The Pride Fund to End Gun Violence, a national gay rights organization launched in response to Orlando’s 2016 Pulse nightclub massacre in order to advocate gun control, is releasing a new video focusing on the pain and anger surrounding mass murders, with the intention of keeping emotions high.

The video makes a direct accusation toward the National Rifle Association, charging that the group does not care about the impacts on people from a pro-gun culture that the Pride Fund links to the availability of assault weapons to the shooters at Orlando, Parkland, and other massacres.

Dubbed “The NRA Doesn’t Care About Jack,” the video runs nearly two and a half minutes. It features clips of mass shootings, of survivors and family members talking later about their suffering, of TV news reports, and of both Presidents Donald Trump and Barack Obama commenting. But mostly it focuses on a fictional toddler named Jack, and creates a video narrative wondering what his life can be like in an America where guns are prevalent and massacres common.

“This is Jack,” text reads as video appears of the boy. “By the time he can walk alone, hundreds more will die by gunfire.”

The Pride Fund was established after the June 12, 2016, massacre at Orlando’s popular gay nightclub Pulse, which killed 49 people. The group was organized in part by LGBTQ activists in Orlando, and set out to mobilize the national LGBTQ community to push for bans on assault weapons and high-capacity ammunition magazines, and for universal background checks.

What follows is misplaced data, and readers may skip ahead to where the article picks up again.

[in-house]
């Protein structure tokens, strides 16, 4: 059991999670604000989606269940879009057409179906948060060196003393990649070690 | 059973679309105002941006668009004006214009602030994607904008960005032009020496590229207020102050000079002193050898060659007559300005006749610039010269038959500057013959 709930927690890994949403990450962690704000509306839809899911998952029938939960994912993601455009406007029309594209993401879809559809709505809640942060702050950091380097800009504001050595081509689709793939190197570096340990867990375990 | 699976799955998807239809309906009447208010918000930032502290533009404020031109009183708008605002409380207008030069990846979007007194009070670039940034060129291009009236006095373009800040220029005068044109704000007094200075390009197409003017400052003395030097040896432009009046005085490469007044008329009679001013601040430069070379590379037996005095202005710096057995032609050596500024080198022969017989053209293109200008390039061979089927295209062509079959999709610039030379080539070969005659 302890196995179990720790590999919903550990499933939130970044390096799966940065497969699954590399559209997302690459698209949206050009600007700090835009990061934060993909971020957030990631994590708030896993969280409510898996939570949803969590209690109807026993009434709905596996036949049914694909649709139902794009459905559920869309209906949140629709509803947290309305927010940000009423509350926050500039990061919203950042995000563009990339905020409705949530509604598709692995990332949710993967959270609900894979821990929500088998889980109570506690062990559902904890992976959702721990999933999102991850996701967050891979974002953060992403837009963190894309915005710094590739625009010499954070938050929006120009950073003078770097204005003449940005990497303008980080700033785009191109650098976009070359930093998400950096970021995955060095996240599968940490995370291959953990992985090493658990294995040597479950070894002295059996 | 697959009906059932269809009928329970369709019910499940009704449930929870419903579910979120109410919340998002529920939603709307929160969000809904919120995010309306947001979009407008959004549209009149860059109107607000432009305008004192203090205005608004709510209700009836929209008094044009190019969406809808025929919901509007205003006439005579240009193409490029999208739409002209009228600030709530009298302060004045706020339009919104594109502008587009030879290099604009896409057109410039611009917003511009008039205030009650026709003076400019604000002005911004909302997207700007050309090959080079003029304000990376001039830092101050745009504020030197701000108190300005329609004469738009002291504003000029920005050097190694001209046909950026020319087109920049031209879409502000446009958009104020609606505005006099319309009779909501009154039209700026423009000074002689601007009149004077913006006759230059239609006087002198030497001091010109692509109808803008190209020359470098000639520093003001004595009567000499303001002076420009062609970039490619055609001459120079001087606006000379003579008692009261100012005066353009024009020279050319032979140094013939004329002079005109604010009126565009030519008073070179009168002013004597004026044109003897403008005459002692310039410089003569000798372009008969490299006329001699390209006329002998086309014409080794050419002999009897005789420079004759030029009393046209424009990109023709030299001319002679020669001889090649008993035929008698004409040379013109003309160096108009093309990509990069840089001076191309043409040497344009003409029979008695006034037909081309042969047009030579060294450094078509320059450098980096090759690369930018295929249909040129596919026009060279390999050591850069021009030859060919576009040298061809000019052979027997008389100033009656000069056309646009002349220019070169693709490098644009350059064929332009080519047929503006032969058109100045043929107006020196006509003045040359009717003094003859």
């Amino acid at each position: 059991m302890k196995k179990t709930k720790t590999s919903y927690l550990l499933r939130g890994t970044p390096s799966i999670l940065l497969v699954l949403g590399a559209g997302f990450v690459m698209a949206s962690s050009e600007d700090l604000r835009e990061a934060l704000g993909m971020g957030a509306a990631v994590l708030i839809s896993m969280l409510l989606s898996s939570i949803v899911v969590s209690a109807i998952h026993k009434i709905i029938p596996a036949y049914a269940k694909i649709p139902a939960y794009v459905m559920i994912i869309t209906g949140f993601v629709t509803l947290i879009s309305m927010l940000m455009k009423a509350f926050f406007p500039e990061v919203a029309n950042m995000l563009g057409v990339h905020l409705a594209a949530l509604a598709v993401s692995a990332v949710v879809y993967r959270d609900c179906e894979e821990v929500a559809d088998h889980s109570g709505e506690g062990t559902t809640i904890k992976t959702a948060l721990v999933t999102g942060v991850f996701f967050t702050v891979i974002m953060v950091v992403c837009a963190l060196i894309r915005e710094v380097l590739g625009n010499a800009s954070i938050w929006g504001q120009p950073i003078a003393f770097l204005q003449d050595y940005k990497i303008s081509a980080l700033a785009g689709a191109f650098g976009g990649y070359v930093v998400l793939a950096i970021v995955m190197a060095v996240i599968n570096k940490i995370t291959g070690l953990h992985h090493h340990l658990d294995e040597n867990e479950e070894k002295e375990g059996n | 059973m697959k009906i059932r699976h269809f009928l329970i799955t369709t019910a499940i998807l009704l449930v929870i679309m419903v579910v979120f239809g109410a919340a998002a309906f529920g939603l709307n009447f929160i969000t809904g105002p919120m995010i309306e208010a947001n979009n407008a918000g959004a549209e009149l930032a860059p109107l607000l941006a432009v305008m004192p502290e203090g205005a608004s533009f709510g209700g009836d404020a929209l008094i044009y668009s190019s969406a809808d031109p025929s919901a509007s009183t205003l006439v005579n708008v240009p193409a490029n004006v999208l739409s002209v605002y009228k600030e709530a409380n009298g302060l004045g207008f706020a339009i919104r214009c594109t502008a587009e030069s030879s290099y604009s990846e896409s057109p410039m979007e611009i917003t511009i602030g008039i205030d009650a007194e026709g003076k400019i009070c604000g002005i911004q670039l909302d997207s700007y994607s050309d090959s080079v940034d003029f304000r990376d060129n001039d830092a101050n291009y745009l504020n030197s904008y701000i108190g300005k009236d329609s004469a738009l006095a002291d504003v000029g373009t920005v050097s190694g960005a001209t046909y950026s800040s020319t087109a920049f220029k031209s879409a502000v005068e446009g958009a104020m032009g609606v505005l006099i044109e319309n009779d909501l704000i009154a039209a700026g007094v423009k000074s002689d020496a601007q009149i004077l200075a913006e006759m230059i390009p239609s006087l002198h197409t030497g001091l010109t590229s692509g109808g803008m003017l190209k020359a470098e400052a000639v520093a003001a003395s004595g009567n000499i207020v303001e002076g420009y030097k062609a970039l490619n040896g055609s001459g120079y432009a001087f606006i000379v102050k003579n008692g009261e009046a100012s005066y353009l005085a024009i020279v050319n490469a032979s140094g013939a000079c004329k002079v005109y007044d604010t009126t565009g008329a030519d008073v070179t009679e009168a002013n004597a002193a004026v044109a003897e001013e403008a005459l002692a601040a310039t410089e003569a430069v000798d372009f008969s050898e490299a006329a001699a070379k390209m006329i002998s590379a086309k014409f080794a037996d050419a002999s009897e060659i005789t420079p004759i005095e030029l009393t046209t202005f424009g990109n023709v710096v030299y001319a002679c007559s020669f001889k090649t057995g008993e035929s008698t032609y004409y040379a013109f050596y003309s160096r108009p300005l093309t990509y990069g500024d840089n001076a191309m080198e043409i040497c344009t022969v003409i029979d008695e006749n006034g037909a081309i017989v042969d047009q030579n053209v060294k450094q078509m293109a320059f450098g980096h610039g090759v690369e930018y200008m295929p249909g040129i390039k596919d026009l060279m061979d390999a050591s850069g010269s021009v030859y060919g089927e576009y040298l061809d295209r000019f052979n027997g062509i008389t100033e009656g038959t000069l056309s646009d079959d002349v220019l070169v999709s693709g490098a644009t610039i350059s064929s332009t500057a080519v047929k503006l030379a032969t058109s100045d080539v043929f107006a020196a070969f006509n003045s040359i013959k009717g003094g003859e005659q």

The video is being launched in response to the Feb. 14 massacre, which killed 17 at Marjory Stoneman Douglas High School in Parkland. The group is placing the video on social media and pushing it to its mailing list of more than 100,000 through email and soliciting them to do the same. The group also plans to raise money for a targeted internet advertising campaign featuring the video.

Pride Fund Executive Director Jason Lindsay said the campaign in part hopes to convince people to adopt the group’s positions for gun control, but the larger effort is to keep the emotions stirred among supporters, to encourage them to keep up pressure.

“It’s a good, stark reminder. It elicits the emotions of how people felt as all these tragedies unfolded,” he said. “The only way we’re going to get stuff done is for people to remember how it felt. We’ve got to keep emotions alive in this life-or-death battle for gun reform.”

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